The list of visitors is honorable indeed, ranging from early Meiji-era folks such as Victorian travel writer Isabella Bird, former US President Ulysses S. Grant, true romance novelist Pierre Loti, humorist Henry Adams, to literary figures of various ages such as Rudyard Kipling, Aldous Huxley, Jean Cocteau, William Faulkner and Truman Capote. Some oddballs such as Charlie Chaplin also contribute. All came to Japan with expectations. All saw Japan through their own particular perspectives.
Perspective is what is really being offered in "The Honorable Travelers." People react strongly to Japan, and many seem to find wildly opposite discoveries and adventures. The Victorian travelers brought their snobbery and sense of important superiority. Later travelers came seeking the Japanese "other," only to find disappointingly that Japan was just a real place with real human beings.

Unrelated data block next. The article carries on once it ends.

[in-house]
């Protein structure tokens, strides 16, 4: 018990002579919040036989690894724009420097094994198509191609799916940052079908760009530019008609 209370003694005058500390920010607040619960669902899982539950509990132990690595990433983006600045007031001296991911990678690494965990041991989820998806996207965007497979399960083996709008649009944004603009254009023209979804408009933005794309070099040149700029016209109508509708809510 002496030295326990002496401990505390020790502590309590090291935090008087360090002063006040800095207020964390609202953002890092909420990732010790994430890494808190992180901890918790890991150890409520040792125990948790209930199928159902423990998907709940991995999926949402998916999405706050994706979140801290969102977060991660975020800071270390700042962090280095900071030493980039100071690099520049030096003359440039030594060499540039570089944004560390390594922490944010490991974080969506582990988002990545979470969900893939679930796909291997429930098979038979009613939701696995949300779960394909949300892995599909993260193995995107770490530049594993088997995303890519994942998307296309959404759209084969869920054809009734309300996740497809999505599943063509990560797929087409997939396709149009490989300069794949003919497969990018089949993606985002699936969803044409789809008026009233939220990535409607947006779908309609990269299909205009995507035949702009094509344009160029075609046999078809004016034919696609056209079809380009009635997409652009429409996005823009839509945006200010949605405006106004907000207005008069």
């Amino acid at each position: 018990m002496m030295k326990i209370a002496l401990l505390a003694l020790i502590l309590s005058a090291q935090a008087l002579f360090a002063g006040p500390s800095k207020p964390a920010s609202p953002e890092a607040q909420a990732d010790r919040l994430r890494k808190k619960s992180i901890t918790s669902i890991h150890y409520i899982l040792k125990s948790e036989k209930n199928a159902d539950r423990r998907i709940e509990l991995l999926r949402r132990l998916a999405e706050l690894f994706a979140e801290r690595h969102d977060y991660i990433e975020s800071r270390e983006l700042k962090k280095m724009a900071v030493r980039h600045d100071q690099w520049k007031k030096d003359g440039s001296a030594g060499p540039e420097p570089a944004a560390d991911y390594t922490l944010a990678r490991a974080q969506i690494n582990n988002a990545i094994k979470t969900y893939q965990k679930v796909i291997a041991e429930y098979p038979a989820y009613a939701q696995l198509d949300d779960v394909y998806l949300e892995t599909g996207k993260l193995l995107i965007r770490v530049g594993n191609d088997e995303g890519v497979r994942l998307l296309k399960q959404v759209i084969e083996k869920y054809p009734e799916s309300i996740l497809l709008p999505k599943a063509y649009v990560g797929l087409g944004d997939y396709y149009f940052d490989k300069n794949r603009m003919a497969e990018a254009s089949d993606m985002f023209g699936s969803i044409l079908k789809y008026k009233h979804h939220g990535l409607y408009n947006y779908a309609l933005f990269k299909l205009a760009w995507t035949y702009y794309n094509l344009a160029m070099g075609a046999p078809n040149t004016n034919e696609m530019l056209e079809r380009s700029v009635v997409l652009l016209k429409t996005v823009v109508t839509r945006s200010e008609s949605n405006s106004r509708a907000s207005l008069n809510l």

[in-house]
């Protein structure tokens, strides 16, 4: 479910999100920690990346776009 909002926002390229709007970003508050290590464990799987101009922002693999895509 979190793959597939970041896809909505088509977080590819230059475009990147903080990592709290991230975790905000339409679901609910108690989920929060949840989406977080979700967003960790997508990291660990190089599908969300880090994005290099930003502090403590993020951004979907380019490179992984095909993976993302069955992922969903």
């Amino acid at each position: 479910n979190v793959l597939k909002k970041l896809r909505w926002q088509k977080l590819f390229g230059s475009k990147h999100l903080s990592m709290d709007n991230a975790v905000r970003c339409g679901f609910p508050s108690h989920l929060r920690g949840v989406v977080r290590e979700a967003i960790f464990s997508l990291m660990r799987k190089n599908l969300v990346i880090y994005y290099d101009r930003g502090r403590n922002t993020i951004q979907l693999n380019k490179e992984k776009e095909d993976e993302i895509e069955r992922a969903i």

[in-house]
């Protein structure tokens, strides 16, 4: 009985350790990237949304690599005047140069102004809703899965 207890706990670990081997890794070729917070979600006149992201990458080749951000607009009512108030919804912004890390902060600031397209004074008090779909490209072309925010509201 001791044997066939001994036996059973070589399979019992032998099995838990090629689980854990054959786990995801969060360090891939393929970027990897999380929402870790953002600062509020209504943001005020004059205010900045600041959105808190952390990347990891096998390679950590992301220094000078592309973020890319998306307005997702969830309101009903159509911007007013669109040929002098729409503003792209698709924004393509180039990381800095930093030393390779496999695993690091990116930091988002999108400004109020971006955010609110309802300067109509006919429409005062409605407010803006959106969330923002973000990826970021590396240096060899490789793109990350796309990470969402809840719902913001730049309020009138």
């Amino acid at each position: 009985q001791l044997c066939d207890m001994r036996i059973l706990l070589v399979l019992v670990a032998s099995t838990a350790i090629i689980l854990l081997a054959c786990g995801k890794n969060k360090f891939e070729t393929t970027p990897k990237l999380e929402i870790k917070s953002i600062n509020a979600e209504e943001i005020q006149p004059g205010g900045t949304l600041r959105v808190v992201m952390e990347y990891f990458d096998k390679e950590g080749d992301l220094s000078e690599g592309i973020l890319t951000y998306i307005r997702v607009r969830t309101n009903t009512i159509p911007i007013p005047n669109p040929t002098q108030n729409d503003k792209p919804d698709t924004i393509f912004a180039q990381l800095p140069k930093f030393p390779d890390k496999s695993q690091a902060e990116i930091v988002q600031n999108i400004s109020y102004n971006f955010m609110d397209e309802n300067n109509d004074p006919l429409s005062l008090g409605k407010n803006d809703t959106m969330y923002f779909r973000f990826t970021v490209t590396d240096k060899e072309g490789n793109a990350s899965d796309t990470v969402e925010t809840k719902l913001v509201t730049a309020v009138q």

As a somewhat long-term resident in Japan, I found the book both sad and enlightening. Sad, in seeing the colonial abuse of people such as Pierre Loti, who bought a girl for $20, married her and then left her behind solely so that he could write a scandalous, racy novel of loose-moraled Japan and her exotic women. Enlightening, in that I can see some perspectives in myself, from when I first came to Japan, or in the faces or friends and family who visit.
People still come like Loti, seeking an exotic love affair with a Japanese woman, giving little thought to her as a person. People still come like Kipling, allowing the country to be what it is, without bias or worship. Given of what I know of Japan today, I tend to wish it's past and present had more Kiplings and fewer Lotis.
While quite tiny in size, good for a weekend read, "The Honorable Visitors" is an important book for those willing to look at Japan from many angles, and from many insights.